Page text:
The translational medicine and targeted therapies research team, led by Pr Guillaume Canaud at the Institut Necker-Enfants malades (Université Paris Cité, AP-HP, Inserm), in collaboration with the team from the maxillofacial surgery department of the Necker-Enfants malades AP-HP hospital (Prof. Roman Khonsari and Prof. Arnaud Picard) and the « shape and growth of the skull » laboratory (Pr Roman Khonsari) has studied the PIK3CA pathway in patients suffering from a rare disease affecting the muscles of the face, hemifacial myohyperplasia.
The results of this study were published on 15 September 2023 in the Journal of Experimental Medicine.
Hemifacial myohyperplasia (HFMH) is a rare cause of asymmetry involving exclusively the facial muscles. This disorder is reported in very few patients in the literature. The genetic causes and mechanisms of progression of HFMH have hitherto been unknown.
To date, its management has been punctuated by diagnostic errors and inadequate strategies, including aggressive attempts at surgical correction (muscle remodelling surgery). The results were always disappointing, with significant sequelae.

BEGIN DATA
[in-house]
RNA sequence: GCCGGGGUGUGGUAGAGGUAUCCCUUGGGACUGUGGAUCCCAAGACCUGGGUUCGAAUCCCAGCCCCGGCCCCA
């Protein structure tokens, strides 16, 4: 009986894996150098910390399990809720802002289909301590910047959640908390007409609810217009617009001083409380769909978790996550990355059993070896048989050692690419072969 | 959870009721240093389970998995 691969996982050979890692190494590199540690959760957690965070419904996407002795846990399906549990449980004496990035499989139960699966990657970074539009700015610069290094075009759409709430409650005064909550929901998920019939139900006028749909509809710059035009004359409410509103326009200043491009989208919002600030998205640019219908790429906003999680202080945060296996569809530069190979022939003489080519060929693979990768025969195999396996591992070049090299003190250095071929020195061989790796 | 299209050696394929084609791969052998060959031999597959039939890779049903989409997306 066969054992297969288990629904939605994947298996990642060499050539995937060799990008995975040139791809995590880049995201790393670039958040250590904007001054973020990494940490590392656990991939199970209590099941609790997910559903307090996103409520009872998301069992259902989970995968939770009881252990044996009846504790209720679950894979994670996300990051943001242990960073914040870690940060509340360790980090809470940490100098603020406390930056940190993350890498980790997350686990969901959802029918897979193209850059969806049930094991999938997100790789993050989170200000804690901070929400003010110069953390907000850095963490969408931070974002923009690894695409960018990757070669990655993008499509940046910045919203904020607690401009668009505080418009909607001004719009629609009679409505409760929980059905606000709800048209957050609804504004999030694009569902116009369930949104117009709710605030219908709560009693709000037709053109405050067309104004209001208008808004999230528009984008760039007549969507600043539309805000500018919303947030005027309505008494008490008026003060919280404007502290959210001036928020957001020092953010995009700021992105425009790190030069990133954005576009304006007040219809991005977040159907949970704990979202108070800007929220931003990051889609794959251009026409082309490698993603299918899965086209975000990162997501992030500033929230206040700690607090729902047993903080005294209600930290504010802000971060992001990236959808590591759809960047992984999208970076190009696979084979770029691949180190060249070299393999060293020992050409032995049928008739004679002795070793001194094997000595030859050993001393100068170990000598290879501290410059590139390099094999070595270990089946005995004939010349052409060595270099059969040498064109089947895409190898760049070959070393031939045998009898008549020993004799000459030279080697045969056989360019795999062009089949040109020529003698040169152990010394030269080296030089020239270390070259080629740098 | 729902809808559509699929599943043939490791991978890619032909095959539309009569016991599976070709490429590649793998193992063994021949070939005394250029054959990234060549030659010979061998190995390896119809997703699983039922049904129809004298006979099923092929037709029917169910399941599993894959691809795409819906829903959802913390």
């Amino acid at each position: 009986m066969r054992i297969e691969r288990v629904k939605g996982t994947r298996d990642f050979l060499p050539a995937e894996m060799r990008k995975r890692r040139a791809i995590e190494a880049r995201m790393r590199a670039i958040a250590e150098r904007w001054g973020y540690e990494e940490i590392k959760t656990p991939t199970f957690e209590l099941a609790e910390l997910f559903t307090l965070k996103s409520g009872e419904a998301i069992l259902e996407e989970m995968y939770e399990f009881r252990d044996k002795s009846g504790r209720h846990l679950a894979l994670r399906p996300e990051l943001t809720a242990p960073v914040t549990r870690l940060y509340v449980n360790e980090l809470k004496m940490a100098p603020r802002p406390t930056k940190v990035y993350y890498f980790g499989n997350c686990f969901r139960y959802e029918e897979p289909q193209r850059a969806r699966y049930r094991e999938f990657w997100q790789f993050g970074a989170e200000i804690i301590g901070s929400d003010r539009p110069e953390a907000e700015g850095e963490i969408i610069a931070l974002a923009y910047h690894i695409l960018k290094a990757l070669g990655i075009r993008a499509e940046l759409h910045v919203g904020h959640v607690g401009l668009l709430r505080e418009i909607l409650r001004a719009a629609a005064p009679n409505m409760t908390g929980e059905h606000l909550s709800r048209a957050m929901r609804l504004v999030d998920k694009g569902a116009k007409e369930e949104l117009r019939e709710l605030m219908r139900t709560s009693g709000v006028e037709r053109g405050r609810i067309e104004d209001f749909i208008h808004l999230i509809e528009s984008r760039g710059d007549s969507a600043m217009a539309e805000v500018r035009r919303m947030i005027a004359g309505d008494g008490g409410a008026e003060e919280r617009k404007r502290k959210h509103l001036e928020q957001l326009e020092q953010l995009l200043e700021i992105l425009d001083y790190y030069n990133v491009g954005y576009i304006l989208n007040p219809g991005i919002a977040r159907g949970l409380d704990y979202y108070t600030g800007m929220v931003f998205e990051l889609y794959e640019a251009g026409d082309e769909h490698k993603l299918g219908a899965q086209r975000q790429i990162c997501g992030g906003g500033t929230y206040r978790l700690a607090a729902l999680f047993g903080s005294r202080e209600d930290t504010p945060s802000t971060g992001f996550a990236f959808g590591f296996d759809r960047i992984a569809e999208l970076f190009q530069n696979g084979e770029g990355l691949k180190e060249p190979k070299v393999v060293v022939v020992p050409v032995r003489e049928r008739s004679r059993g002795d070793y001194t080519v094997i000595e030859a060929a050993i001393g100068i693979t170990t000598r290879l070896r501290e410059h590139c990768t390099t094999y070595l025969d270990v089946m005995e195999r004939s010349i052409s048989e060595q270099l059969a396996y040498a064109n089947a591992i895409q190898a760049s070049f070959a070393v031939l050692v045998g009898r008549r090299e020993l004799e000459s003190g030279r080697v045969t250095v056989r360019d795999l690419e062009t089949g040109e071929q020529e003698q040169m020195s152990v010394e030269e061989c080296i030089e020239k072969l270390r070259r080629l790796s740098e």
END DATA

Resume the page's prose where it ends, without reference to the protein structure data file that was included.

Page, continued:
The recent discovery of the role played by somatic mutation of genes activating the PIK3CA/AKT/mTOR pathway has opened up new therapeutic prospects for patients.
In particular, gain-of-function PIK3CA mutations explain the vast majority of proliferation syndromes.
Canaud and Khonsari research teams and clinicians hypothesised that the PIK3CA/AKT/mTOR pathway was abnormally affected in patients with HFMH.
Five patients with HFMH were included in this study.
A gain-of-function mutation in the PIK3CA gene was found in the facial muscles of these five patients. It resulted in striated muscle cell hypertrophy, mitochondrial dysfunction and hypoglycaemia with low circulating insulin levels.
To understand the pathophysiology of muscle hypertrophy, Prof Canaud’s research team created a mouse model specifically carrying a PIK3CA mutation in skeletal muscle.
Treatment with alpelisib, an approved PIK3CA inhibitor, was able to prevent and reduce muscle hypertrophy in the mouse model with correction of the endocrine abnormalities.
Pr Canaud’s team obtained authorisation to treat the five patients with alpelisib and observed a clear improvement in muscle hypertrophy in all patients, associated with progressive symmetrisation of the face. Response to treatment was assessed and confirmed using innovative imaging methods, including 3D photography and analysis of 2D photographs using artificial intelligence. These morphological approaches were confirmed by cellular and molecular methods which demonstrated that alpelisib had a positive and prolonged action on the effects of the PIK3CA gene mutation.
These results mean that we finally have a genetic explanation for patients with haemifacial myohyperplasia, an understanding of the mechanisms of the disease and the prospect of an effective therapeutic approach.
Source : AP-HP